By Victoria Rossi
Now that some students have returned to campus for the fall semester, professors are adapting to the new teaching formats implemented by Seton Hall to limit the spread of COVID-19.
Professors are teaching their classes either through the HyFlex model, a combination of in-person and online learning, or fully online. They are using tools such as Microsoft Teams and Blackboard to hold their lectures.
All professors attended training sessions from the Teaching, Learning and Technology Center.
For David Laviska, an assistant professor in the Department of Chemistry and Biochemistry, HyFlex teaching is a new frontier.
“In the beginning, I just did my best to try and figure out how best to get the information to the students and in as thorough of a fashion as I could,” Laviska said. “I had to immediately learn all sorts of new modalities that I have never used.”
Laviska also had to organize the lab classes for General Chemistry. The lab classes allow only 16 students per lab room. The students are put into two groups with each student having a lab partner in the other group. One student attends the lab in person, while the partner attends remotely on Teams. Every week, the partners switch who is in-person and who is remote.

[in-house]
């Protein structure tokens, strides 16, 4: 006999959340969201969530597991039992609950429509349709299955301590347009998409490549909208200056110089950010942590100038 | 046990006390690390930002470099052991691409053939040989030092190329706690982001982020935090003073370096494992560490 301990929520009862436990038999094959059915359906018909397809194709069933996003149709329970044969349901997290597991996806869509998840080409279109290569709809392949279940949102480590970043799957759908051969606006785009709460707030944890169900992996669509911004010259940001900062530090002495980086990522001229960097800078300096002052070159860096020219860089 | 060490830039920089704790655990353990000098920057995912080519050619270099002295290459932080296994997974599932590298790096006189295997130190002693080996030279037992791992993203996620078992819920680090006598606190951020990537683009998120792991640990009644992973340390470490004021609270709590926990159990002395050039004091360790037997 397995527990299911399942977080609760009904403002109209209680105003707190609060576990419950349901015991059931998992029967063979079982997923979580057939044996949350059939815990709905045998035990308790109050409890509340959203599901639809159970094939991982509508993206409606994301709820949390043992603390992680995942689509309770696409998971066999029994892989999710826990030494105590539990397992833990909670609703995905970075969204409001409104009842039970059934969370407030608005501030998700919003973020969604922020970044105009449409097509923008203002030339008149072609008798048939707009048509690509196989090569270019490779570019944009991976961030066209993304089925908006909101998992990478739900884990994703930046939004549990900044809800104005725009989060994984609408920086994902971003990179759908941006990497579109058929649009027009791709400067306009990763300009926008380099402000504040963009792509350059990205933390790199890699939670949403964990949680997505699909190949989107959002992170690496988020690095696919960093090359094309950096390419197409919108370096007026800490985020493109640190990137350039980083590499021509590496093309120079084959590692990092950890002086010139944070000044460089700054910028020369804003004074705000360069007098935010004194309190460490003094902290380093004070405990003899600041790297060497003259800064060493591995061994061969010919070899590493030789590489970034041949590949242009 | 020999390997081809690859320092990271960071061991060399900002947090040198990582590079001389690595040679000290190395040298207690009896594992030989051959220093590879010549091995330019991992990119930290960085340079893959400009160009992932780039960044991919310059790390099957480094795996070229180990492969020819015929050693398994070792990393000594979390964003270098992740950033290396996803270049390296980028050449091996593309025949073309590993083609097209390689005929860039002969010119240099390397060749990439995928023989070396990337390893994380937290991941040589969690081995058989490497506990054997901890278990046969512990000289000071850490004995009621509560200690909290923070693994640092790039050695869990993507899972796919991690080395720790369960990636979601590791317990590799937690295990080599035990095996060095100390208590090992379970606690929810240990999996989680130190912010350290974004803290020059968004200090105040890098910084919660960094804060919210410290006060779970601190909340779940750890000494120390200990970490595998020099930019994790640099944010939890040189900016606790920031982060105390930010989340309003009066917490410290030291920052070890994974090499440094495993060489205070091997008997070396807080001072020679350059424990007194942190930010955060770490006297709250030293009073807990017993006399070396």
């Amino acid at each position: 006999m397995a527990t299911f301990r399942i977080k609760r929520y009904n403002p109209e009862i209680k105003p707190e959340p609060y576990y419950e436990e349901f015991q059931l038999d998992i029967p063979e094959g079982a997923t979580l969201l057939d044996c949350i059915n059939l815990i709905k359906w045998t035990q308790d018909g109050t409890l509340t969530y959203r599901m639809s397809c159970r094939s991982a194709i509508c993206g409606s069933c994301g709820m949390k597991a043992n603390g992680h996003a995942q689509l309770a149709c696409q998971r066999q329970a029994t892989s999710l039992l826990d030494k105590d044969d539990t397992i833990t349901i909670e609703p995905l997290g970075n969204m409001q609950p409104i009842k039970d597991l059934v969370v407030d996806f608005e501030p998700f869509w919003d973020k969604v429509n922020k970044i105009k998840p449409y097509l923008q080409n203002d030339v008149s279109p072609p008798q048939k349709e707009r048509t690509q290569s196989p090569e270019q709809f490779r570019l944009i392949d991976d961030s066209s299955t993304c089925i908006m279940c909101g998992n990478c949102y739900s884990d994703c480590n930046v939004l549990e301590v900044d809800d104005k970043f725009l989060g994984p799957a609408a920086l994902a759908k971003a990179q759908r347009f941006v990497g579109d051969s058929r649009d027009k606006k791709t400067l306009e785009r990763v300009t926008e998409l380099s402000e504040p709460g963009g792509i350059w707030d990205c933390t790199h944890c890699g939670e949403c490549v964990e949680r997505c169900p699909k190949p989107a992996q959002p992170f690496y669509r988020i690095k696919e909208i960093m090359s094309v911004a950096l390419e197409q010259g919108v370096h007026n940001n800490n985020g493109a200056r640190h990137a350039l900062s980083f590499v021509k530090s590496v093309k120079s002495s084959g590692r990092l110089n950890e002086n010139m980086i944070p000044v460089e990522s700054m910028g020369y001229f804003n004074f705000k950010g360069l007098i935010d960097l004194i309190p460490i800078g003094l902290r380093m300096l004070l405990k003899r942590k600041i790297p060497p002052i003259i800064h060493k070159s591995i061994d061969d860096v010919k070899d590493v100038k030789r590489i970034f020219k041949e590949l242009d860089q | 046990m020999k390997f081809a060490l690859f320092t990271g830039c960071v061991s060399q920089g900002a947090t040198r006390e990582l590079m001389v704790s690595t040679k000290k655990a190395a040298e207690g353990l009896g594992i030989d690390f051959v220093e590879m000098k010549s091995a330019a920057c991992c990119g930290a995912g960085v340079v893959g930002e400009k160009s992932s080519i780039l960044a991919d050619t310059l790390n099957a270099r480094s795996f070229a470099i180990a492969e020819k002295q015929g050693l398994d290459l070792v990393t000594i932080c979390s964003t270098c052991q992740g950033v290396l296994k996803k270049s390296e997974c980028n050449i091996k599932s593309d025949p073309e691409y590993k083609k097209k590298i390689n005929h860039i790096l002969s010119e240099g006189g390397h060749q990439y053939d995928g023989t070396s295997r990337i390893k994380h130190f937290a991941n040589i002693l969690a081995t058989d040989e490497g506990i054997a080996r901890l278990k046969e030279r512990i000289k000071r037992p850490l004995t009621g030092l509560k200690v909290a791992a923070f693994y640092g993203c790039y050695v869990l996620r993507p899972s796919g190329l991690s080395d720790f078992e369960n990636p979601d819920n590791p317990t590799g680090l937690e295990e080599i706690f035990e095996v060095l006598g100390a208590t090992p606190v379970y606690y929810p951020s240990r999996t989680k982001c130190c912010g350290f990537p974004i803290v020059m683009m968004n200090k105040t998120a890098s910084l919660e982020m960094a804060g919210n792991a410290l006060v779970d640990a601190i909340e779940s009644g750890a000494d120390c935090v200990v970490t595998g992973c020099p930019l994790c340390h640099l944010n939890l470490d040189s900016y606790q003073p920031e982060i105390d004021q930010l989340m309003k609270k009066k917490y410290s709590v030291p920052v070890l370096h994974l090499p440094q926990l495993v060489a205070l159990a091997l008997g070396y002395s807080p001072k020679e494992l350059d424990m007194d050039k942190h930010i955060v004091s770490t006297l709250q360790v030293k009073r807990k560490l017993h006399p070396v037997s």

Laviska described what he misses about teaching in-person.
“I miss looking into their eyes to see if they’re understanding what I’m talking about or not,” Laviska said. “I miss seeing the looks of happiness when they understand something and the looks of confusion when they don’t understand something.”
Dr. Kirk Johnson, who teaches Contemporary Moral Issues, attended meetings organized by Dr. Ki Joo Choi, an associate professor and chair of the religion department, to complete training in preparation for the semester.
Johnson, an alumnus of the class of 2009, said he misses the “very interactive and communal” university. He said teaching in-person creates a “special and different environment” for him since he is an alumnus.
“I have been in the desks and walked in the shoes of current students,” Johnson said.
Matthew Pressman, an assistant professor of journalism, decided to teach in the HyFlex format because he said he understands that “it’s the preference of a lot of students.” Pressman said that the biggest benefit of HyFlex is the flexibility that it gives students, which helps with attendance.
“I never got such good attendance with in-person classes,” Pressman said.
Pressman said he wants to make his classes as interactive as possible, having more discussions than lectures so that his students can participate more.
Laviska also said he noticed an increase in interaction. He said he feels like “students are much less shy about interacting in the remote format than they would be in a big room.”
“Students seem to be very happy to post questions in the chat windows of the remote learning platforms and even answer each other’s questions before I get to them while I’m lecturing,” Laviska said.
Johnson shared advice for professors who are teaching during the COVID-19 pandemic.
“Keep going to training,” Johnson said. “Do the best you can with the knowledge you have about technology and make it the best experience for students as possible.”Victoria Rossi can be reached at firstname.lastname@example.org.